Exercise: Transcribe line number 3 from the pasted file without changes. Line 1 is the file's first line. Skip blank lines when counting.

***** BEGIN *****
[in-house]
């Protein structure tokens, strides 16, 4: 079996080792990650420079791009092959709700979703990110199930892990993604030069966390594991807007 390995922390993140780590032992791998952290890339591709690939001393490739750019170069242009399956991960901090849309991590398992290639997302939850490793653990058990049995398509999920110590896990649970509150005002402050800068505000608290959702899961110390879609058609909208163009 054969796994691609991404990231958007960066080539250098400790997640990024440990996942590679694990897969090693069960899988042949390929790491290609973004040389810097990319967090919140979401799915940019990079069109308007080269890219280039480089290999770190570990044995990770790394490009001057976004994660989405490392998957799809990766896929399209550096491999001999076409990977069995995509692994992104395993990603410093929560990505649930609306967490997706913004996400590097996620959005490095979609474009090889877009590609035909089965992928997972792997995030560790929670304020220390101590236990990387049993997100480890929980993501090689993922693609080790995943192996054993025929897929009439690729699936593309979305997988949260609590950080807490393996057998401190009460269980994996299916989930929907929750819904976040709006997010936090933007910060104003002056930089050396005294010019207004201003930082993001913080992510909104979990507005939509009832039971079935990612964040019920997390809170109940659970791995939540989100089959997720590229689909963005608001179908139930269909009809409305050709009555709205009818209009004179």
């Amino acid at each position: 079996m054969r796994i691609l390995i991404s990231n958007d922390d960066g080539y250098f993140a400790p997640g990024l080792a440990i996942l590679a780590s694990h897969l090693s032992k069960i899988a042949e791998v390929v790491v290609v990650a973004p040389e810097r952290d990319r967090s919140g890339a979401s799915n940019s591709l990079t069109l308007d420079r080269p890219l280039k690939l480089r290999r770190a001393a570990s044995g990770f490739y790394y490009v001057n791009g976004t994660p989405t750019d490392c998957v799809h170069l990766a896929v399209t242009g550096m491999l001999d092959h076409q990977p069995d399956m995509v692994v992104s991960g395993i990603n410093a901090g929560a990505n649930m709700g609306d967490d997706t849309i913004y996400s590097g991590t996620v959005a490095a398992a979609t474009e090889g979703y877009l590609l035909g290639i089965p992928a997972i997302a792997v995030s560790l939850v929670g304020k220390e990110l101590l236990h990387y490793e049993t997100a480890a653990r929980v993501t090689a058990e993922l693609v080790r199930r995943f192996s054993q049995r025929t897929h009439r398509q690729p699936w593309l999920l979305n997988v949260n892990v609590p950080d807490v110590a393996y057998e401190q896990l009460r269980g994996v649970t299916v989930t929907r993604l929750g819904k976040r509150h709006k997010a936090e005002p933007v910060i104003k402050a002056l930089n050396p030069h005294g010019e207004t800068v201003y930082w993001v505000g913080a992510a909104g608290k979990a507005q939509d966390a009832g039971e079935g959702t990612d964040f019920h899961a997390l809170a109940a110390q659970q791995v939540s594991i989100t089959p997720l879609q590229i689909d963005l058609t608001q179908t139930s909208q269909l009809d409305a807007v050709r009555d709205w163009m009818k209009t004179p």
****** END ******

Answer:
């Amino acid at each position: 079996m054969r796994i691609l390995i991404s990231n958007d922390d960066g080539y250098f993140a400790p997640g990024l080792a440990i996942l590679a780590s694990h897969l090693s032992k069960i899988a042949e791998v390929v790491v290609v990650a973004p040389e810097r952290d990319r967090s919140g890339a979401s799915n940019s591709l990079t069109l308007d420079r080269p890219l280039k690939l480089r290999r770190a001393a570990s044995g990770f490739y790394y490009v001057n791009g976004t994660p989405t750019d490392c998957v799809h170069l990766a896929v399209t242009g550096m491999l001999d092959h076409q990977p069995d399956m995509v692994v992104s991960g395993i990603n410093a901090g929560a990505n649930m709700g609306d967490d997706t849309i913004y996400s590097g991590t996620v959005a490095a398992a979609t474009e090889g979703y877009l590609l035909g290639i089965p992928a997972i997302a792997v995030s560790l939850v929670g304020k220390e990110l101590l236990h990387y490793e049993t997100a480890a653990r929980v993501t090689a058990e993922l693609v080790r199930r995943f192996s054993q049995r025929t897929h009439r398509q690729p699936w593309l999920l979305n997988v949260n892990v609590p950080d807490v110590a393996y057998e401190q896990l009460r269980g994996v649970t299916v989930t929907r993604l929750g819904k976040r509150h709006k997010a936090e005002p933007v910060i104003k402050a002056l930089n050396p030069h005294g010019e207004t800068v201003y930082w993001v505000g913080a992510a909104g608290k979990a507005q939509d966390a009832g039971e079935g959702t990612d964040f019920h899961a997390l809170a109940a110390q659970q791995v939540s594991i989100t089959p997720l879609q590229i689909d963005l058609t608001q179908t139930s909208q269909l009809d409305a807007v050709r009555d709205w163009m009818k209009t004179p």